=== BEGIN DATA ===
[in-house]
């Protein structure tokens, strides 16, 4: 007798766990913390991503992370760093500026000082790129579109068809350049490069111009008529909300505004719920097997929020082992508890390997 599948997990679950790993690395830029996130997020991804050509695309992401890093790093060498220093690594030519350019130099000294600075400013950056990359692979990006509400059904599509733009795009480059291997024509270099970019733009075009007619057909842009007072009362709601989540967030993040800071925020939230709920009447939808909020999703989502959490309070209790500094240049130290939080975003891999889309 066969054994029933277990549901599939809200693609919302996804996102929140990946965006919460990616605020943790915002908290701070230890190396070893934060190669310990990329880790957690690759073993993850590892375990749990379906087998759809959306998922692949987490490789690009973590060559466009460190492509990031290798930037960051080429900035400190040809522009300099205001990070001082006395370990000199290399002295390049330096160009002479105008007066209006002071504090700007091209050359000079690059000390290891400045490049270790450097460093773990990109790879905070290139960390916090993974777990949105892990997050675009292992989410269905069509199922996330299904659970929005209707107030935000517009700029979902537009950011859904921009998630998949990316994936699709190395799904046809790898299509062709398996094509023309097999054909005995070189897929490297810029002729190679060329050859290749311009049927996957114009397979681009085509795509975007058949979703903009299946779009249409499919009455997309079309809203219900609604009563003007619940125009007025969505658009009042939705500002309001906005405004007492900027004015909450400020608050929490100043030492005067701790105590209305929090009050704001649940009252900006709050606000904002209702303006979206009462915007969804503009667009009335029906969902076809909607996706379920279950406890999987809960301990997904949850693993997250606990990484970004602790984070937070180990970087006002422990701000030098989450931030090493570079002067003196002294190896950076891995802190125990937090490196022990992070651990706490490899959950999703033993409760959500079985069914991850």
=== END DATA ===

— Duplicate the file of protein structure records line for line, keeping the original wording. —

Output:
[in-house]
């Protein structure tokens, strides 16, 4: 007798766990913390991503992370760093500026000082790129579109068809350049490069111009008529909300505004719920097997929020082992508890390997 599948997990679950790993690395830029996130997020991804050509695309992401890093790093060498220093690594030519350019130099000294600075400013950056990359692979990006509400059904599509733009795009480059291997024509270099970019733009075009007619057909842009007072009362709601989540967030993040800071925020939230709920009447939808909020999703989502959490309070209790500094240049130290939080975003891999889309 066969054994029933277990549901599939809200693609919302996804996102929140990946965006919460990616605020943790915002908290701070230890190396070893934060190669310990990329880790957690690759073993993850590892375990749990379906087998759809959306998922692949987490490789690009973590060559466009460190492509990031290798930037960051080429900035400190040809522009300099205001990070001082006395370990000199290399002295390049330096160009002479105008007066209006002071504090700007091209050359000079690059000390290891400045490049270790450097460093773990990109790879905070290139960390916090993974777990949105892990997050675009292992989410269905069509199922996330299904659970929005209707107030935000517009700029979902537009950011859904921009998630998949990316994936699709190395799904046809790898299509062709398996094509023309097999054909005995070189897929490297810029002729190679060329050859290749311009049927996957114009397979681009085509795509975007058949979703903009299946779009249409499919009455997309079309809203219900609604009563003007619940125009007025969505658009009042939705500002309001906005405004007492900027004015909450400020608050929490100043030492005067701790105590209305929090009050704001649940009252900006709050606000904002209702303006979206009462915007969804503009667009009335029906969902076809909607996706379920279950406890999987809960301990997904949850693993997250606990990484970004602790984070937070180990970087006002422990701000030098989450931030090493570079002067003196002294190896950076891995802190125990937090490196022990992070651990706490490899959950999703033993409760959500079985069914991850």